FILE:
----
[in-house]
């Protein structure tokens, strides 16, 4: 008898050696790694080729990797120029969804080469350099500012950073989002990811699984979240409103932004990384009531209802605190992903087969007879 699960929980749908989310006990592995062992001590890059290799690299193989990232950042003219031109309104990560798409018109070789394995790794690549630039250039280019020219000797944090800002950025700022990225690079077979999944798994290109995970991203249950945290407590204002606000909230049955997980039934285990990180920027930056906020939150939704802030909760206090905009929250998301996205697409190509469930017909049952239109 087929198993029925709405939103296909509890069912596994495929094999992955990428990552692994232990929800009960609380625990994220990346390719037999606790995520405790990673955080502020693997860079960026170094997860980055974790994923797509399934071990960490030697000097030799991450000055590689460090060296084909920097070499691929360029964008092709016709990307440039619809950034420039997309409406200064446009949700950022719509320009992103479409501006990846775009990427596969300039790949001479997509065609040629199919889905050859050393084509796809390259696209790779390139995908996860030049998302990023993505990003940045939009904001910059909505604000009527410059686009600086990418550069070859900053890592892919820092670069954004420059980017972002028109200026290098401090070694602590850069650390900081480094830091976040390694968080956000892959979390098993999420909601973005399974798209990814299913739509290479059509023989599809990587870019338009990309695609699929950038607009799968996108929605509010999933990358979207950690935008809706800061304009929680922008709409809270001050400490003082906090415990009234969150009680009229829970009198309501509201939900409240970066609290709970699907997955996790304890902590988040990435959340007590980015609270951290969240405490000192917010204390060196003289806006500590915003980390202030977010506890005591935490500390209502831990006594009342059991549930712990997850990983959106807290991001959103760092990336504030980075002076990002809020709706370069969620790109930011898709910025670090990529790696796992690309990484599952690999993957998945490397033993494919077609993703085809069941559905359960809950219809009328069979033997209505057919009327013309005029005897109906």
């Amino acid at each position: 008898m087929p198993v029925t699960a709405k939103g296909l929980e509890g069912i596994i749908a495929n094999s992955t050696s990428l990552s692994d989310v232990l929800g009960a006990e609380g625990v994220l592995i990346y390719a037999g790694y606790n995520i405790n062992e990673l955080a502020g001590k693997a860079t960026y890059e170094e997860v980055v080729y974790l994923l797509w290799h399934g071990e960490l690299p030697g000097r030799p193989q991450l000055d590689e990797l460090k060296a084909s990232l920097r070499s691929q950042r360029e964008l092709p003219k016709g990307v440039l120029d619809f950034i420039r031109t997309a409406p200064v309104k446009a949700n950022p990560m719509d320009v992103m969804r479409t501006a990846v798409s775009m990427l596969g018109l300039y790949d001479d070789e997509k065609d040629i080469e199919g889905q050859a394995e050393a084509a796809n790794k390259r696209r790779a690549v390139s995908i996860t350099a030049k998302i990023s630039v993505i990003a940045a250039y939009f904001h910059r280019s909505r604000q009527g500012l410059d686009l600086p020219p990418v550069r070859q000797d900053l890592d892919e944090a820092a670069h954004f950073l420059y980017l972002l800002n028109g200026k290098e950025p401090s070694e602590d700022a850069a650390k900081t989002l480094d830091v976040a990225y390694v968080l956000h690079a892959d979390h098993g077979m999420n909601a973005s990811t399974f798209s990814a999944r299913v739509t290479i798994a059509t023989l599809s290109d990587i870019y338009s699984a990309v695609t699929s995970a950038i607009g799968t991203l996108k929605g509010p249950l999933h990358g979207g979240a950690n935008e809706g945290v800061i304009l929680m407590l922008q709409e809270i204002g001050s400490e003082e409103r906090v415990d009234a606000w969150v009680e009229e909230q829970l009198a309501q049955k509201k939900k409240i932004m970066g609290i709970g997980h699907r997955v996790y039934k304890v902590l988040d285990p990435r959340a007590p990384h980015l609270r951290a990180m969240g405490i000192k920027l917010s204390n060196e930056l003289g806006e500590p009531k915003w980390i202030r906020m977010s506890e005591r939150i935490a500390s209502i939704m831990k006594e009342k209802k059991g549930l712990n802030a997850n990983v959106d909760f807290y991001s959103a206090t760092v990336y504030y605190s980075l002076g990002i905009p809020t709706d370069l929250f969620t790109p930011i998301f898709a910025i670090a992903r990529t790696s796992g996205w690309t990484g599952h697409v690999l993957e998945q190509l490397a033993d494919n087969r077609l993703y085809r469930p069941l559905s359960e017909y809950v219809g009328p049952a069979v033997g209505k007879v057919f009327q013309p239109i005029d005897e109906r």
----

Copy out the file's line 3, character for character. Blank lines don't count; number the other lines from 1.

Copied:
């Amino acid at each position: 008898m087929p198993v029925t699960a709405k939103g296909l929980e509890g069912i596994i749908a495929n094999s992955t050696s990428l990552s692994d989310v232990l929800g009960a006990e609380g625990v994220l592995i990346y390719a037999g790694y606790n995520i405790n062992e990673l955080a502020g001590k693997a860079t960026y890059e170094e997860v980055v080729y974790l994923l797509w290799h399934g071990e960490l690299p030697g000097r030799p193989q991450l000055d590689e990797l460090k060296a084909s990232l920097r070499s691929q950042r360029e964008l092709p003219k016709g990307v440039l120029d619809f950034i420039r031109t997309a409406p200064v309104k446009a949700n950022p990560m719509d320009v992103m969804r479409t501006a990846v798409s775009m990427l596969g018109l300039y790949d001479d070789e997509k065609d040629i080469e199919g889905q050859a394995e050393a084509a796809n790794k390259r696209r790779a690549v390139s995908i996860t350099a030049k998302i990023s630039v993505i990003a940045a250039y939009f904001h910059r280019s909505r604000q009527g500012l410059d686009l600086p020219p990418v550069r070859q000797d900053l890592d892919e944090a820092a670069h954004f950073l420059y980017l972002l800002n028109g200026k290098e950025p401090s070694e602590d700022a850069a650390k900081t989002l480094d830091v976040a990225y390694v968080l956000h690079a892959d979390h098993g077979m999420n909601a973005s990811t399974f798209s990814a999944r299913v739509t290479i798994a059509t023989l599809s290109d990587i870019y338009s699984a990309v695609t699929s995970a950038i607009g799968t991203l996108k929605g509010p249950l999933h990358g979207g979240a950690n935008e809706g945290v800061i304009l929680m407590l922008q709409e809270i204002g001050s400490e003082e409103r906090v415990d009234a606000w969150v009680e009229e909230q829970l009198a309501q049955k509201k939900k409240i932004m970066g609290i709970g997980h699907r997955v996790y039934k304890v902590l988040d285990p990435r959340a007590p990384h980015l609270r951290a990180m969240g405490i000192k920027l917010s204390n060196e930056l003289g806006e500590p009531k915003w980390i202030r906020m977010s506890e005591r939150i935490a500390s209502i939704m831990k006594e009342k209802k059991g549930l712990n802030a997850n990983v959106d909760f807290y991001s959103a206090t760092v990336y504030y605190s980075l002076g990002i905009p809020t709706d370069l929250f969620t790109p930011i998301f898709a910025i670090a992903r990529t790696s796992g996205w690309t990484g599952h697409v690999l993957e998945q190509l490397a033993d494919n087969r077609l993703y085809r469930p069941l559905s359960e017909y809950v219809g009328p049952a069979v033997g209505k007879v057919f009327q013309p239109i005029d005897e109906r």